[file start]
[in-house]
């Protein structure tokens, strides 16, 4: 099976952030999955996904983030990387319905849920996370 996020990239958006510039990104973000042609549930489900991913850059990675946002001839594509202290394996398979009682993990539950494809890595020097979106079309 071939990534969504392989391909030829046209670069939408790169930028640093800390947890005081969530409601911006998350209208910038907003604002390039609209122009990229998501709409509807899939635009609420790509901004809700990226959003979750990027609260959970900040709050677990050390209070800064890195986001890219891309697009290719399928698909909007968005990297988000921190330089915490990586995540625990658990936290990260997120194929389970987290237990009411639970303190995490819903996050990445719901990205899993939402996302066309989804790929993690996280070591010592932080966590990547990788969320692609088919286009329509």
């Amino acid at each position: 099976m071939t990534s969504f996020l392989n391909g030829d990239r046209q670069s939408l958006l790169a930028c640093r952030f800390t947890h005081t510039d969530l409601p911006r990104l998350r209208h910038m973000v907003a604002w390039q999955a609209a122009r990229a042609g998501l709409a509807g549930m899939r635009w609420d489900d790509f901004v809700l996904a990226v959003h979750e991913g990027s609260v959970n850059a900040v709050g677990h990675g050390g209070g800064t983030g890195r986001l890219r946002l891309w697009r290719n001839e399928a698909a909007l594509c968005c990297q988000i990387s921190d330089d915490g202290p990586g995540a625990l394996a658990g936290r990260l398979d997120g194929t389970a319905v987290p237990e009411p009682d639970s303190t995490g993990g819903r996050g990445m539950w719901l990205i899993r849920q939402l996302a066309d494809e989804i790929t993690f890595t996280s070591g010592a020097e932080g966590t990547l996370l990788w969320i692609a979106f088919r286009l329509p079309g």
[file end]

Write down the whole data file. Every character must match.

[in-house]
């Protein structure tokens, strides 16, 4: 099976952030999955996904983030990387319905849920996370 996020990239958006510039990104973000042609549930489900991913850059990675946002001839594509202290394996398979009682993990539950494809890595020097979106079309 071939990534969504392989391909030829046209670069939408790169930028640093800390947890005081969530409601911006998350209208910038907003604002390039609209122009990229998501709409509807899939635009609420790509901004809700990226959003979750990027609260959970900040709050677990050390209070800064890195986001890219891309697009290719399928698909909007968005990297988000921190330089915490990586995540625990658990936290990260997120194929389970987290237990009411639970303190995490819903996050990445719901990205899993939402996302066309989804790929993690996280070591010592932080966590990547990788969320692609088919286009329509």
């Amino acid at each position: 099976m071939t990534s969504f996020l392989n391909g030829d990239r046209q670069s939408l958006l790169a930028c640093r952030f800390t947890h005081t510039d969530l409601p911006r990104l998350r209208h910038m973000v907003a604002w390039q999955a609209a122009r990229a042609g998501l709409a509807g549930m899939r635009w609420d489900d790509f901004v809700l996904a990226v959003h979750e991913g990027s609260v959970n850059a900040v709050g677990h990675g050390g209070g800064t983030g890195r986001l890219r946002l891309w697009r290719n001839e399928a698909a909007l594509c968005c990297q988000i990387s921190d330089d915490g202290p990586g995540a625990l394996a658990g936290r990260l398979d997120g194929t389970a319905v987290p237990e009411p009682d639970s303190t995490g993990g819903r996050g990445m539950w719901l990205i899993r849920q939402l996302a066309d494809e989804i790929t993690f890595t996280s070591g010592a020097e932080g966590t990547l996370l990788w969320i692609a979106f088919r286009l329509p079309g």